Overall, it is a simple technique that doesn't require all the bells and whistles of our Western consumer culture. In fact, I believe that the academic subjects of spirituality and physics are converging, as we learn more about our mysterious universe and as we use the term, "energy" more in the context of our daily conversations. The word, "Reiki" literally means, "Life Energy." Rei as in life force, and Ki for energy, known also as "Chi" or "Qi" in Chinese medicine and "Prana" in India.
There are many other words for this life force energy: source, divine source or energy from the universal energy field, which surrounds every living thing and interacts with the physical body as well as all living things collectively. This is the holistic aspect of Reiki — the idea that it is part of a greater whole.
Simply put, using Reiki in one's daily life or on others for healing purposes involves being a conduit of sorts to draw energy from the source inward through one's body. The best technique for doing Reiki is visualizing being rooted in the earth, while drawing light or heat in from the top of the head, or the Crown Chakra. Administering Reiki essentially helps increase the flow of energy, addressing energetic blockages that may exist, which are of emotional, spiritual or karmic and physical origins.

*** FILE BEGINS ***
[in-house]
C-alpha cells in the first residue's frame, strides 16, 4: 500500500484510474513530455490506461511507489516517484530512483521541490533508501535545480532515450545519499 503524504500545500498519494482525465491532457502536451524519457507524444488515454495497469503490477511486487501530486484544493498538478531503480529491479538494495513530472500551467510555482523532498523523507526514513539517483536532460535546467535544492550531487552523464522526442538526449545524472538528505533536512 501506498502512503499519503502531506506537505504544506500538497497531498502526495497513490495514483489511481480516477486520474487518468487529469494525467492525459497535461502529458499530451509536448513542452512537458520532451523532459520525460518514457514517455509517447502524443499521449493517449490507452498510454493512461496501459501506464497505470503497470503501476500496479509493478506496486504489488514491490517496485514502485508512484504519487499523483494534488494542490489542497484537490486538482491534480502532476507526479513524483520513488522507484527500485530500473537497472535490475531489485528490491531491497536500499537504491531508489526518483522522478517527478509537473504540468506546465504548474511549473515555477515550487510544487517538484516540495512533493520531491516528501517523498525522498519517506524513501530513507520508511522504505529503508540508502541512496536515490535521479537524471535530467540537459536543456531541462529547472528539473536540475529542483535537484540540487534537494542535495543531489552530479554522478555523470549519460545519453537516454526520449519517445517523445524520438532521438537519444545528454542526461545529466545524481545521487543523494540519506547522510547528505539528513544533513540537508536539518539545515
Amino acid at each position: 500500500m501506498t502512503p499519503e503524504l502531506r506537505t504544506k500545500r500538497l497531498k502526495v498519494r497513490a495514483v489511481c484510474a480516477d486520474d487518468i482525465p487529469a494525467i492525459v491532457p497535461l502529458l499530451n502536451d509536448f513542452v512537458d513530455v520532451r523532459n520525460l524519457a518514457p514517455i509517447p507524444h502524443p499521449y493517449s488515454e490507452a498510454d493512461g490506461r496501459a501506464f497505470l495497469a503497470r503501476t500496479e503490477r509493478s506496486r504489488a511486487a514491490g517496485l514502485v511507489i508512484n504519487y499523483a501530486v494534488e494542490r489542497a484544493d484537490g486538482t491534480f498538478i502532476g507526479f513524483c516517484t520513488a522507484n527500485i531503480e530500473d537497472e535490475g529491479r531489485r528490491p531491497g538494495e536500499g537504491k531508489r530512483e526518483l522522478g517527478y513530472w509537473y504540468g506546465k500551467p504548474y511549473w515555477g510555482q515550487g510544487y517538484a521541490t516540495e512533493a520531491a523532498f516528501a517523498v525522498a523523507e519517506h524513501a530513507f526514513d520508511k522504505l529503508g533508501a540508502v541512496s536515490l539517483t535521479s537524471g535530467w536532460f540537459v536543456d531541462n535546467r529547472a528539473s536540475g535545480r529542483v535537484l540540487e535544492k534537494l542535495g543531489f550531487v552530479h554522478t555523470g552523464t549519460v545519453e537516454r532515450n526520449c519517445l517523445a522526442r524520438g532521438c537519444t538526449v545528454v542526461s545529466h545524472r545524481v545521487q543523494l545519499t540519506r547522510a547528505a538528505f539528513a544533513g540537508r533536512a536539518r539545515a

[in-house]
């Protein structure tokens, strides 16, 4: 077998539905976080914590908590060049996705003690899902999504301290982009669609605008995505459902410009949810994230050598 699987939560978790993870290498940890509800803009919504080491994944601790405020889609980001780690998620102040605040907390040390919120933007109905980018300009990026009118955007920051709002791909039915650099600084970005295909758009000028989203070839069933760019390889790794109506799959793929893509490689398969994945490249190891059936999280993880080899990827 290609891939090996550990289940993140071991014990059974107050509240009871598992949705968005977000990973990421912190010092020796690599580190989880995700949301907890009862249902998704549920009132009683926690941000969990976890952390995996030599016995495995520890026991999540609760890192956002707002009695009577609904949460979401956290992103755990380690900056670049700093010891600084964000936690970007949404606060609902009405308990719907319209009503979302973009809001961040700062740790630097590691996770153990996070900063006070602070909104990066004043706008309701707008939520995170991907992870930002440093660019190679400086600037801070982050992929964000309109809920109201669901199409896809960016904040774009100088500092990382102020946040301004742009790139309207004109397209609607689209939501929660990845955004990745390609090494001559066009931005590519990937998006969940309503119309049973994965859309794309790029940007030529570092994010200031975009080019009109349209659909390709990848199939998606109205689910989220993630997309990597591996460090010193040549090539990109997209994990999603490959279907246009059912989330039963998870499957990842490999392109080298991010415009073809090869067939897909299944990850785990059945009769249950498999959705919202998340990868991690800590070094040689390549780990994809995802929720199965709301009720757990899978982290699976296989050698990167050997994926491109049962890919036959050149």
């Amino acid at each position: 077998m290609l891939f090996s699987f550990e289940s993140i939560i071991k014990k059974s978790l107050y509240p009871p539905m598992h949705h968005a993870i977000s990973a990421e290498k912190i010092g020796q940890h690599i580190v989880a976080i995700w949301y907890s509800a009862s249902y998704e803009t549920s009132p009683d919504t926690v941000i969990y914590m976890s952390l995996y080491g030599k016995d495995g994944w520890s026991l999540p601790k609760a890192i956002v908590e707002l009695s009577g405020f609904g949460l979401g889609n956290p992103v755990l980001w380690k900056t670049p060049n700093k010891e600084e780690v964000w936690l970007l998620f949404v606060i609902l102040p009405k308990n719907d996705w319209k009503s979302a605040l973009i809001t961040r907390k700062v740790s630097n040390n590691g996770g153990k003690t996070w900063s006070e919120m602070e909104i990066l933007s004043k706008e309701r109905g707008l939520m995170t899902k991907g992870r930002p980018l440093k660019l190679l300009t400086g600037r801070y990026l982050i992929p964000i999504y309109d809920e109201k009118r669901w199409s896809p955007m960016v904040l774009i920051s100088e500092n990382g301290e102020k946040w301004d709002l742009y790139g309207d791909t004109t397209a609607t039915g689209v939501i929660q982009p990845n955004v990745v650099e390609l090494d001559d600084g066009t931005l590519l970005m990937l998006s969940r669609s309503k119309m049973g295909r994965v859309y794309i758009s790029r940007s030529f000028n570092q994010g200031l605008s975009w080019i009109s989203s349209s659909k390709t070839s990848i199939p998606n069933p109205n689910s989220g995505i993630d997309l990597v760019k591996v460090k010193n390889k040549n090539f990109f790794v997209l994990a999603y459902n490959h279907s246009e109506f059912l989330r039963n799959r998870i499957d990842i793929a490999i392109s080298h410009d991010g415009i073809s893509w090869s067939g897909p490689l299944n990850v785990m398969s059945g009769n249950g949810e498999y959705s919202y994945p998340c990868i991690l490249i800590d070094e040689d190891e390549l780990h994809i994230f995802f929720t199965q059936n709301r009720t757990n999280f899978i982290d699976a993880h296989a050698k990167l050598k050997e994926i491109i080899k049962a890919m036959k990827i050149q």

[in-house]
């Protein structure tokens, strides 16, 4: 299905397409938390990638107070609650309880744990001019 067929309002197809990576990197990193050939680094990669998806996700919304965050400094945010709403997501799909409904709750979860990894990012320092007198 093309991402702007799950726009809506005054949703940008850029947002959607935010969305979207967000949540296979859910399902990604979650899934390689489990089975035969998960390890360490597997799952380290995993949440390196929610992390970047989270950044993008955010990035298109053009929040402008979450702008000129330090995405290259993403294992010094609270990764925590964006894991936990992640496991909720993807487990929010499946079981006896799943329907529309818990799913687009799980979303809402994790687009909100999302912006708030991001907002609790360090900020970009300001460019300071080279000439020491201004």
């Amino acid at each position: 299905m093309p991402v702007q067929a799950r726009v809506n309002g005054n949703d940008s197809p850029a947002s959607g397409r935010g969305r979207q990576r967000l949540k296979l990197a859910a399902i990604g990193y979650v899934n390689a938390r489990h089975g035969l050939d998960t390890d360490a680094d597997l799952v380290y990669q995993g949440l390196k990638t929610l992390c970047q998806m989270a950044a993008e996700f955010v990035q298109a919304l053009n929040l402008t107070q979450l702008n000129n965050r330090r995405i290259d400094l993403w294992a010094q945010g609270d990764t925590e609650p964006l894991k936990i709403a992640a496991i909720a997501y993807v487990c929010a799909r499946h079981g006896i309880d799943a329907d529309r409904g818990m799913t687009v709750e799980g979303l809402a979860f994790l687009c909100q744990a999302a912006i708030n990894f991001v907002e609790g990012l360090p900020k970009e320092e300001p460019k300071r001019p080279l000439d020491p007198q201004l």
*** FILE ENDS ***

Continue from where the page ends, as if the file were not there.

Those who come for a Reiki treatment have their own personal needs or reasons for doing so, but the end result of a Reiki treatment has almost always been unanimous: people feel more centered, less uncomfortable and have a greater sense of well being. The choice to receive Reiki or to study it and integrate it into one's daily life is certainly individual. Either way, it has its benefits.